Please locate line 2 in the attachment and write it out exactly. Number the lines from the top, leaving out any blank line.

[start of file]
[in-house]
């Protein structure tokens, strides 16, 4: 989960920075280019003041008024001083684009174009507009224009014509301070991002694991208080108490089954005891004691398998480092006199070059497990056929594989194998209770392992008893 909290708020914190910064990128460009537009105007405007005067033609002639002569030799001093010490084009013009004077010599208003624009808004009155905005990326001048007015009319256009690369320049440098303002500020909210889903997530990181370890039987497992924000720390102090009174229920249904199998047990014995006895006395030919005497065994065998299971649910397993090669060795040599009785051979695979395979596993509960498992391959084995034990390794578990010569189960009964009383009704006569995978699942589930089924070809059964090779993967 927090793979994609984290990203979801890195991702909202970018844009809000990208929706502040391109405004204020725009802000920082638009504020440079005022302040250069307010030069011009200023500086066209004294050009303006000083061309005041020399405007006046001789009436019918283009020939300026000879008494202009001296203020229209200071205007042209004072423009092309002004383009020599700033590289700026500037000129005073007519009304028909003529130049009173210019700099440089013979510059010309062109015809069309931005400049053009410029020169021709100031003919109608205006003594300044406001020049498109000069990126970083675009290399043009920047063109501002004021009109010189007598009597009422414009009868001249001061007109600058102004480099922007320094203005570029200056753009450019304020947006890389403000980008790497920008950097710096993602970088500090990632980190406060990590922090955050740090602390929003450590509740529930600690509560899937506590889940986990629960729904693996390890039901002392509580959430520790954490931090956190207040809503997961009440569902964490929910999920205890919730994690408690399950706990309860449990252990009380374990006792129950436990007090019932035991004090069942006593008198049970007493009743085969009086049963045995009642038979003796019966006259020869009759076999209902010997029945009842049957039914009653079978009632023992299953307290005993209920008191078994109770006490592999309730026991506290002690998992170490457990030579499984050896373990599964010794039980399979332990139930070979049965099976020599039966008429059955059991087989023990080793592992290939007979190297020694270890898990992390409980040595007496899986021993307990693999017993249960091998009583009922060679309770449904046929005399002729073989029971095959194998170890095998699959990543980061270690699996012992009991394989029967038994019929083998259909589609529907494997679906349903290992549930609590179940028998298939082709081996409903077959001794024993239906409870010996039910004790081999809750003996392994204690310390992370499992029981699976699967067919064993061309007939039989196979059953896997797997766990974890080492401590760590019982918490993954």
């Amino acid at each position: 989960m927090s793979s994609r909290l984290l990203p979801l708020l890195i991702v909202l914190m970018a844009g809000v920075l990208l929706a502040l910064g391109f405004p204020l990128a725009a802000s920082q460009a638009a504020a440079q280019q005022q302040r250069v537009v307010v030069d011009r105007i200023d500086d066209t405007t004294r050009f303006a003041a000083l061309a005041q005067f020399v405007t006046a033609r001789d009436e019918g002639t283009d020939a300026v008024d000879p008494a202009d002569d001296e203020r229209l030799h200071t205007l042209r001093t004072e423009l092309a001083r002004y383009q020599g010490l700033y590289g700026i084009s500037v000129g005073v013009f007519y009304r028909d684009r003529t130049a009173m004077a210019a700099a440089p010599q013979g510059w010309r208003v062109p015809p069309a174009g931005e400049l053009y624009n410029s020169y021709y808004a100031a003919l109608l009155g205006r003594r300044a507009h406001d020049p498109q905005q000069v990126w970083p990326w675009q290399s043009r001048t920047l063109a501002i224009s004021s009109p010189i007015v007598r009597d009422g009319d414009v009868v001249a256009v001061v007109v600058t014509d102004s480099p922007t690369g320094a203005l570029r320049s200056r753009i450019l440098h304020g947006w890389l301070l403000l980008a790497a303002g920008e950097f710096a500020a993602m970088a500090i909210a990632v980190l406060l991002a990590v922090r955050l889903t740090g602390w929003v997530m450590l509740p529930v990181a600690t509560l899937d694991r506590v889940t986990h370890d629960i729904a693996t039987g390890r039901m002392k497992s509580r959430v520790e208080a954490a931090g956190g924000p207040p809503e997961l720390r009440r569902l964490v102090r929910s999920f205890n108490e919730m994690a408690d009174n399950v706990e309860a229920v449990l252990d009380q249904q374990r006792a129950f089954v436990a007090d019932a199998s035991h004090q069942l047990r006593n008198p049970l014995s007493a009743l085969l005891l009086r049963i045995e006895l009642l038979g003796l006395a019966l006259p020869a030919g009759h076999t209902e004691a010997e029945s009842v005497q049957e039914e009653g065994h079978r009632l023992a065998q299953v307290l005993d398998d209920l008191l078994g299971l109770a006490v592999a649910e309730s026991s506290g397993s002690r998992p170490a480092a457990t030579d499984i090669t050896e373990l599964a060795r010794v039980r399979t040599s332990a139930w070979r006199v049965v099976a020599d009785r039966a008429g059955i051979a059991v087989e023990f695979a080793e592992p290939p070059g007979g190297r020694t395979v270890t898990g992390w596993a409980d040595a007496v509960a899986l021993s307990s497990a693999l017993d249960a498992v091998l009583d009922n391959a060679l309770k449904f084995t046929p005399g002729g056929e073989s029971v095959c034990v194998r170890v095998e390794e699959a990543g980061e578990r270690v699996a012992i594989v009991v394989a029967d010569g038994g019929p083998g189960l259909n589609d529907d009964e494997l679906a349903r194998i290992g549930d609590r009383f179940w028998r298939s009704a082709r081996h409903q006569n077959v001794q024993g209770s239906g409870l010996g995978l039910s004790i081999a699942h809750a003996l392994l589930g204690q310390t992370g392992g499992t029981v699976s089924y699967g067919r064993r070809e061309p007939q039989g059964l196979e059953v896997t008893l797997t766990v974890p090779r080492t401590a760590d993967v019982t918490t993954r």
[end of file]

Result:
């Protein structure tokens, strides 16, 4: 989960920075280019003041008024001083684009174009507009224009014509301070991002694991208080108490089954005891004691398998480092006199070059497990056929594989194998209770392992008893 909290708020914190910064990128460009537009105007405007005067033609002639002569030799001093010490084009013009004077010599208003624009808004009155905005990326001048007015009319256009690369320049440098303002500020909210889903997530990181370890039987497992924000720390102090009174229920249904199998047990014995006895006395030919005497065994065998299971649910397993090669060795040599009785051979695979395979596993509960498992391959084995034990390794578990010569189960009964009383009704006569995978699942589930089924070809059964090779993967 927090793979994609984290990203979801890195991702909202970018844009809000990208929706502040391109405004204020725009802000920082638009504020440079005022302040250069307010030069011009200023500086066209004294050009303006000083061309005041020399405007006046001789009436019918283009020939300026000879008494202009001296203020229209200071205007042209004072423009092309002004383009020599700033590289700026500037000129005073007519009304028909003529130049009173210019700099440089013979510059010309062109015809069309931005400049053009410029020169021709100031003919109608205006003594300044406001020049498109000069990126970083675009290399043009920047063109501002004021009109010189007598009597009422414009009868001249001061007109600058102004480099922007320094203005570029200056753009450019304020947006890389403000980008790497920008950097710096993602970088500090990632980190406060990590922090955050740090602390929003450590509740529930600690509560899937506590889940986990629960729904693996390890039901002392509580959430520790954490931090956190207040809503997961009440569902964490929910999920205890919730994690408690399950706990309860449990252990009380374990006792129950436990007090019932035991004090069942006593008198049970007493009743085969009086049963045995009642038979003796019966006259020869009759076999209902010997029945009842049957039914009653079978009632023992299953307290005993209920008191078994109770006490592999309730026991506290002690998992170490457990030579499984050896373990599964010794039980399979332990139930070979049965099976020599039966008429059955059991087989023990080793592992290939007979190297020694270890898990992390409980040595007496899986021993307990693999017993249960091998009583009922060679309770449904046929005399002729073989029971095959194998170890095998699959990543980061270690699996012992009991394989029967038994019929083998259909589609529907494997679906349903290992549930609590179940028998298939082709081996409903077959001794024993239906409870010996039910004790081999809750003996392994204690310390992370499992029981699976699967067919064993061309007939039989196979059953896997797997766990974890080492401590760590019982918490993954």